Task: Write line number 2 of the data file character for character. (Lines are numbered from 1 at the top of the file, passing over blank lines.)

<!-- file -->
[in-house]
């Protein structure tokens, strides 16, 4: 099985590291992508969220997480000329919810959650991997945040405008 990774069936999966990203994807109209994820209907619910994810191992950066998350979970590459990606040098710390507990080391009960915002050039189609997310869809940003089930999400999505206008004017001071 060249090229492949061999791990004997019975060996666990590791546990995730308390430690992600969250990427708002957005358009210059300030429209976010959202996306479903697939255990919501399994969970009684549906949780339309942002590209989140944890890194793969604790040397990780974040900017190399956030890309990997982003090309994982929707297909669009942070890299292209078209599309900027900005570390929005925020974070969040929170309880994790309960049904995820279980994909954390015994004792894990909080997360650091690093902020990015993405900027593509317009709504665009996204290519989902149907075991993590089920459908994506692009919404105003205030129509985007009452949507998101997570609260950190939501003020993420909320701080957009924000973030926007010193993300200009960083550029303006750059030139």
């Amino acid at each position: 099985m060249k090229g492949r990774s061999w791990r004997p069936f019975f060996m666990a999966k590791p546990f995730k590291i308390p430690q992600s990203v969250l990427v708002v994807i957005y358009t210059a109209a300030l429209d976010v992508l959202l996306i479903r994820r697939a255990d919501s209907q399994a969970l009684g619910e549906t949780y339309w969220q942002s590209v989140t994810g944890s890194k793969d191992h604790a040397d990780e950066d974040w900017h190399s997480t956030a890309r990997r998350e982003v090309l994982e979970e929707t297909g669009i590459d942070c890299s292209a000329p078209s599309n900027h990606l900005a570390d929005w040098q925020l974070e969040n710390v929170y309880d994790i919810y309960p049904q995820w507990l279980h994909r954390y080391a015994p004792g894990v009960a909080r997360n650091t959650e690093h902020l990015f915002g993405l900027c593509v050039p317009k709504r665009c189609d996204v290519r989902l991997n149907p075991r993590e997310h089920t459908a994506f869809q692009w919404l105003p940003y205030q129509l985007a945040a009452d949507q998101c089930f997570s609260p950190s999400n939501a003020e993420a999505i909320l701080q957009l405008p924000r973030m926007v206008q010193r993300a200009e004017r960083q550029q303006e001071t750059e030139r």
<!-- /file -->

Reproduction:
């Protein structure tokens, strides 16, 4: 099985590291992508969220997480000329919810959650991997945040405008 990774069936999966990203994807109209994820209907619910994810191992950066998350979970590459990606040098710390507990080391009960915002050039189609997310869809940003089930999400999505206008004017001071 060249090229492949061999791990004997019975060996666990590791546990995730308390430690992600969250990427708002957005358009210059300030429209976010959202996306479903697939255990919501399994969970009684549906949780339309942002590209989140944890890194793969604790040397990780974040900017190399956030890309990997982003090309994982929707297909669009942070890299292209078209599309900027900005570390929005925020974070969040929170309880994790309960049904995820279980994909954390015994004792894990909080997360650091690093902020990015993405900027593509317009709504665009996204290519989902149907075991993590089920459908994506692009919404105003205030129509985007009452949507998101997570609260950190939501003020993420909320701080957009924000973030926007010193993300200009960083550029303006750059030139």